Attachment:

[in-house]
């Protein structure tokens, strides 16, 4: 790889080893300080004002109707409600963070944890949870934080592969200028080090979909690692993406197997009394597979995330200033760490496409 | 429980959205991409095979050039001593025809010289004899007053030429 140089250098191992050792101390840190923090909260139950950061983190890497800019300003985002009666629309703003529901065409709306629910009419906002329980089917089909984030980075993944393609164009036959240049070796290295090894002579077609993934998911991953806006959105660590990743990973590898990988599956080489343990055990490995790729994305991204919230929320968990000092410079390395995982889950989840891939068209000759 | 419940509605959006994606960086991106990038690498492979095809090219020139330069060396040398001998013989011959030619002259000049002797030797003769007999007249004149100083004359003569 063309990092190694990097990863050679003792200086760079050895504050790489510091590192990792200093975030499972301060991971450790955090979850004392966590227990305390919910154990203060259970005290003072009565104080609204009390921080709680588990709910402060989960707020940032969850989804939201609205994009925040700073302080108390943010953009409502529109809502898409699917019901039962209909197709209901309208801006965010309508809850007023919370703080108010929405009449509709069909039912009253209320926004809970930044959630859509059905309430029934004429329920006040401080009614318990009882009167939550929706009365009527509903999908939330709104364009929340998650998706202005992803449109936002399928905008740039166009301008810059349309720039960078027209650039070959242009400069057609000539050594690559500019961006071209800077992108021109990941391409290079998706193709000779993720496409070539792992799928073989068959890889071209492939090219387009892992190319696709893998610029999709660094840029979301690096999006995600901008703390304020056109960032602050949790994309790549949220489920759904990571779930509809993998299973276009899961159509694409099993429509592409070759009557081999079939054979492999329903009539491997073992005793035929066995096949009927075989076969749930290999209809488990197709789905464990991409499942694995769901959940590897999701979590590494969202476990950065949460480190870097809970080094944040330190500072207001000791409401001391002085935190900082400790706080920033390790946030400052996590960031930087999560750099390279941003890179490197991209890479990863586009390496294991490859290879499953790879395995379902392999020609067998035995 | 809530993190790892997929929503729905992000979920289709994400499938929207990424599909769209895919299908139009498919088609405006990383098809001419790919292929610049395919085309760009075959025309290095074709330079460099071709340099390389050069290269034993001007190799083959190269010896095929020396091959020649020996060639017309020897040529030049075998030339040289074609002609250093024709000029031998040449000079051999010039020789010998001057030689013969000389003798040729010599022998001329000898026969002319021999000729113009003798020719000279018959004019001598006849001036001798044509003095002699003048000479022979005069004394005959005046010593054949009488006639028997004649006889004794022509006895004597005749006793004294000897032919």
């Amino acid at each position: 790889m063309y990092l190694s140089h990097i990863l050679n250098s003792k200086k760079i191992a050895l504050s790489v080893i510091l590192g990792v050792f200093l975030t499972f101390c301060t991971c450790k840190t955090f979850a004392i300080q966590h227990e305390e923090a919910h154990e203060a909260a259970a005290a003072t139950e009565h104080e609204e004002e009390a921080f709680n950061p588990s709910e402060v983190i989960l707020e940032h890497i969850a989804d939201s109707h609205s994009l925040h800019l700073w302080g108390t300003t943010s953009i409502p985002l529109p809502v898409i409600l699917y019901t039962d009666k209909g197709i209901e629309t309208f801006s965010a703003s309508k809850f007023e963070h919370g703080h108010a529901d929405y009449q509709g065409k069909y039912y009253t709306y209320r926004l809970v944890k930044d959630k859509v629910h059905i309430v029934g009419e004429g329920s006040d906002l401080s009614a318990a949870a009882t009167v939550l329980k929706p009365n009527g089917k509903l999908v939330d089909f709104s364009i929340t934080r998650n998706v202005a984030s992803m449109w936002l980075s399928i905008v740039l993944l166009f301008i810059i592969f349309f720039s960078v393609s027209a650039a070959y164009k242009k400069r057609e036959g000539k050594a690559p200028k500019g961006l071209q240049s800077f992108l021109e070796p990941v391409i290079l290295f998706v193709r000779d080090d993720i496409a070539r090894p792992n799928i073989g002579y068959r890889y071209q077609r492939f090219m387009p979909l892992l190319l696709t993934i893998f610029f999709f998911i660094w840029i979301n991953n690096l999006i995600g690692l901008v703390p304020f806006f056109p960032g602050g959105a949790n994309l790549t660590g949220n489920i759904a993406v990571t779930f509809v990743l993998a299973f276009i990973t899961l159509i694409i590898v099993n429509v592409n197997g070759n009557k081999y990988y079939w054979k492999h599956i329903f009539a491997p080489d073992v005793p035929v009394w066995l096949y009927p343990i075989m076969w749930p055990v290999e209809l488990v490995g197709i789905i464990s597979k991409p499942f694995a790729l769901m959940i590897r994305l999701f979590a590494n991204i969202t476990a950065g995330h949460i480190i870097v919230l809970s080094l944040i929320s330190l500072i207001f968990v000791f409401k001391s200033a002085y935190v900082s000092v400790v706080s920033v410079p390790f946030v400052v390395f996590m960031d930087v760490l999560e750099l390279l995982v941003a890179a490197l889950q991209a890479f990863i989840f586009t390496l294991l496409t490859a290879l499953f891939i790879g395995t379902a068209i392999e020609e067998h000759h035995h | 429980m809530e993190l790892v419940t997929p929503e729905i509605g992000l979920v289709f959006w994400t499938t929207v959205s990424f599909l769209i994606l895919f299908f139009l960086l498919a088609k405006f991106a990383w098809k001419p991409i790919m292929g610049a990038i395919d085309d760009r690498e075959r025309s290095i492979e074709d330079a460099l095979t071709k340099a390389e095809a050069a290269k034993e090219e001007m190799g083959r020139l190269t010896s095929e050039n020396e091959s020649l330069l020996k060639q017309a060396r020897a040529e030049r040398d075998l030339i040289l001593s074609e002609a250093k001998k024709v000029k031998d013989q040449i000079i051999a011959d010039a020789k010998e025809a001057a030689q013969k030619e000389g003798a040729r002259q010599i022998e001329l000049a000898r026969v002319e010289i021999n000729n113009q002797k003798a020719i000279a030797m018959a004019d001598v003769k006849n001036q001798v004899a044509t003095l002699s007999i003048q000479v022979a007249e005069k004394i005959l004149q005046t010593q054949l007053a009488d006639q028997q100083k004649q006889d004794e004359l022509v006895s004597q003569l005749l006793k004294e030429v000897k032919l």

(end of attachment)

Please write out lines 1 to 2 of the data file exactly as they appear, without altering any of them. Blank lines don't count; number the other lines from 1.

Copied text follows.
[in-house]
């Protein structure tokens, strides 16, 4: 790889080893300080004002109707409600963070944890949870934080592969200028080090979909690692993406197997009394597979995330200033760490496409 | 429980959205991409095979050039001593025809010289004899007053030429 140089250098191992050792101390840190923090909260139950950061983190890497800019300003985002009666629309703003529901065409709306629910009419906002329980089917089909984030980075993944393609164009036959240049070796290295090894002579077609993934998911991953806006959105660590990743990973590898990988599956080489343990055990490995790729994305991204919230929320968990000092410079390395995982889950989840891939068209000759 | 419940509605959006994606960086991106990038690498492979095809090219020139330069060396040398001998013989011959030619002259000049002797030797003769007999007249004149100083004359003569 063309990092190694990097990863050679003792200086760079050895504050790489510091590192990792200093975030499972301060991971450790955090979850004392966590227990305390919910154990203060259970005290003072009565104080609204009390921080709680588990709910402060989960707020940032969850989804939201609205994009925040700073302080108390943010953009409502529109809502898409699917019901039962209909197709209901309208801006965010309508809850007023919370703080108010929405009449509709069909039912009253209320926004809970930044959630859509059905309430029934004429329920006040401080009614318990009882009167939550929706009365009527509903999908939330709104364009929340998650998706202005992803449109936002399928905008740039166009301008810059349309720039960078027209650039070959242009400069057609000539050594690559500019961006071209800077992108021109990941391409290079998706193709000779993720496409070539792992799928073989068959890889071209492939090219387009892992190319696709893998610029999709660094840029979301690096999006995600901008703390304020056109960032602050949790994309790549949220489920759904990571779930509809993998299973276009899961159509694409099993429509592409070759009557081999079939054979492999329903009539491997073992005793035929066995096949009927075989076969749930290999209809488990197709789905464990991409499942694995769901959940590897999701979590590494969202476990950065949460480190870097809970080094944040330190500072207001000791409401001391002085935190900082400790706080920033390790946030400052996590960031930087999560750099390279941003890179490197991209890479990863586009390496294991490859290879499953790879395995379902392999020609067998035995 | 809530993190790892997929929503729905992000979920289709994400499938929207990424599909769209895919299908139009498919088609405006990383098809001419790919292929610049395919085309760009075959025309290095074709330079460099071709340099390389050069290269034993001007190799083959190269010896095929020396091959020649020996060639017309020897040529030049075998030339040289074609002609250093024709000029031998040449000079051999010039020789010998001057030689013969000389003798040729010599022998001329000898026969002319021999000729113009003798020719000279018959004019001598006849001036001798044509003095002699003048000479022979005069004394005959005046010593054949009488006639028997004649006889004794022509006895004597005749006793004294000897032919």